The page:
Potential effects of climate change on marine mammals

Jennifer Ann Learmonth, Colin D MacLeod, Maria Begona Santos Vazquez, Graham John Pierce, H. Q. P. Crick, R. A. Robinson

Research output: Contribution to journalArticlepeer-review

137 Citations (Scopus)


Predicted impacts of climate change on the marine environment include an increase in temperature, a rise in sea levels and a decrease in sea-ice cover. These impacts will occur at local, regional and larger scales. The potential impacts of climate change on marine mammals can be direct, such as the effects of reduced sea ice and rising sea levels on seal haul-out sites, or species tracking a specific range of water temperatures in which they can physically survive. Indirect effects of climate change include changes in prey availability affecting distribution, abundance and migration patterns, community structure, susceptibility to disease and contaminants. Ultimately, these will impact on the reproductive success and survival of marine mammals and, hence, have consequences for populations. Marine mammal species, which have restricted geographical distributions with little or no opportunity for range expansion in response to climate change, may be particularly vulnerable to the effects of climate change. The potential effects of climate change on marine mammals have a number of implications for their conservation and highlight several areas requiring further research.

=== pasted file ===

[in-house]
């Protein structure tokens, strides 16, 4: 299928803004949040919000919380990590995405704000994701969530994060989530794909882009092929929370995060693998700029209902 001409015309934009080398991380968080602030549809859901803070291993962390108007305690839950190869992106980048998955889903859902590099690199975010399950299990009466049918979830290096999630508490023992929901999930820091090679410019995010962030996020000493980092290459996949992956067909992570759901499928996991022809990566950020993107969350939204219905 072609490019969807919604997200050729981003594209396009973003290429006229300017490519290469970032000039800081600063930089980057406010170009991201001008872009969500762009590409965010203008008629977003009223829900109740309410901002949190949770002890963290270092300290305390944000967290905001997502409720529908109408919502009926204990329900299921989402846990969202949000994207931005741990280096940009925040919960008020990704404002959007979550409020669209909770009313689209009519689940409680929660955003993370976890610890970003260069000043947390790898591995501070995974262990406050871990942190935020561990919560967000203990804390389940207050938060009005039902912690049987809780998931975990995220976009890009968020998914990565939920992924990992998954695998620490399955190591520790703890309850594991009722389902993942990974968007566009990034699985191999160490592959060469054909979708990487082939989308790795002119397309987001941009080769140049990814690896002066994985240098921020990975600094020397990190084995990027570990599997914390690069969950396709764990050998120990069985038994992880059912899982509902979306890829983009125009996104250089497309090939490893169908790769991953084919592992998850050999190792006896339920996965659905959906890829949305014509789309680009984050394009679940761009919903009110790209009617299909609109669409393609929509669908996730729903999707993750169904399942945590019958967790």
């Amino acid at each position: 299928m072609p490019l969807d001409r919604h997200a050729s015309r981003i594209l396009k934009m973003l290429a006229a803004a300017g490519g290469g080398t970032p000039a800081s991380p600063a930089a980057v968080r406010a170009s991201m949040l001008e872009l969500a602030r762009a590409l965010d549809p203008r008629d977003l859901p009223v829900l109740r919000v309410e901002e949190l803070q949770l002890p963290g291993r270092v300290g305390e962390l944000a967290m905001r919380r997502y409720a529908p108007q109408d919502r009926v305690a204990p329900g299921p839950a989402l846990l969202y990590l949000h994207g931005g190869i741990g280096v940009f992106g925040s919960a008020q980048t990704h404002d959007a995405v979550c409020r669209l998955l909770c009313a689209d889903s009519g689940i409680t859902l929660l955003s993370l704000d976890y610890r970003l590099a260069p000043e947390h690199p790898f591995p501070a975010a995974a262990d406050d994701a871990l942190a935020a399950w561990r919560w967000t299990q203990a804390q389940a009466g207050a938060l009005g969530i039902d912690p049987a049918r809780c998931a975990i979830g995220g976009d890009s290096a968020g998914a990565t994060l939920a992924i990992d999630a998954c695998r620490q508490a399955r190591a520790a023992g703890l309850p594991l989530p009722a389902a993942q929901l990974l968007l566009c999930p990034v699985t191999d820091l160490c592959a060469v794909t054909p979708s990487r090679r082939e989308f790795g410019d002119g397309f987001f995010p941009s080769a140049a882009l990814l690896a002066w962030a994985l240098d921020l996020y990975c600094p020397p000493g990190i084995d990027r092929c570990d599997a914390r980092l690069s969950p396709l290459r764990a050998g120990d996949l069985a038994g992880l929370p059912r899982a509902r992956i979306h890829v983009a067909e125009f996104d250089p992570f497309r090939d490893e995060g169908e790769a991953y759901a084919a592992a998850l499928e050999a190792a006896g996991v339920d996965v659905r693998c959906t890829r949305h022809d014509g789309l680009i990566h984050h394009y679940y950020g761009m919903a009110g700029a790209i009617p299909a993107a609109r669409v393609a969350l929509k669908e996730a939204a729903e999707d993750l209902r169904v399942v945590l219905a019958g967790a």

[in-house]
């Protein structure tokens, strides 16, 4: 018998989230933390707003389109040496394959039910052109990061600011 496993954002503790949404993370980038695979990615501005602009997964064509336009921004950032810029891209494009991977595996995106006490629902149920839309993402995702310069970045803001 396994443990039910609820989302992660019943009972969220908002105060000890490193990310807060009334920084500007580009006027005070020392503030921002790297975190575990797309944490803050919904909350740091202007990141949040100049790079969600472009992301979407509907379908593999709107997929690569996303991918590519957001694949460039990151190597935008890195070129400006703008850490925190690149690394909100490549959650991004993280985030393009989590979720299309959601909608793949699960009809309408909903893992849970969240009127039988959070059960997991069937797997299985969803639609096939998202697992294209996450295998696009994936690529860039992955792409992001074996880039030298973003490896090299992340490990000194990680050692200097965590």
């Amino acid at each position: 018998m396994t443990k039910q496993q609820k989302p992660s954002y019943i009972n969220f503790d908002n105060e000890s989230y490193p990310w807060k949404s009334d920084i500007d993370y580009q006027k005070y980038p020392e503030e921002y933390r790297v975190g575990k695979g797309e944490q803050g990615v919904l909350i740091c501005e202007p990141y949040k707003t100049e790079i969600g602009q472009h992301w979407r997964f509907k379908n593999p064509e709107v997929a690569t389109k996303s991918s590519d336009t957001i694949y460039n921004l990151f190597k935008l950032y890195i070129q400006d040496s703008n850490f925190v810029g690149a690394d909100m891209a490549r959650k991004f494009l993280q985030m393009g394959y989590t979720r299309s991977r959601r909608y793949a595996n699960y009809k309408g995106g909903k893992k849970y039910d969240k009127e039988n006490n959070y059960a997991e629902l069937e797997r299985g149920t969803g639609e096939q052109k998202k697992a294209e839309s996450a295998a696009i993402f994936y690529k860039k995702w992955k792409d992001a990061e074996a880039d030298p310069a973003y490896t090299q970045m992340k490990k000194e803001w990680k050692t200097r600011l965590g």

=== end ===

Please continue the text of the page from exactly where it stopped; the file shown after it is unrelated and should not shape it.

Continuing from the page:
Original languageEnglish
Pages (from-to)431-464
Number of pages33
JournalOceanography and Marine Biology: An Annual Review
Publication statusPublished - 2006


  • long-term changes
  • porpoises phocoena-phocoena
  • bottle-nosed dolphins
  • Antartic fur seals
  • Western Hudson-Bay
  • North-Sea
  • harbor porpoises
  • adjacent waters
  • humpback whales
  • Atlantic


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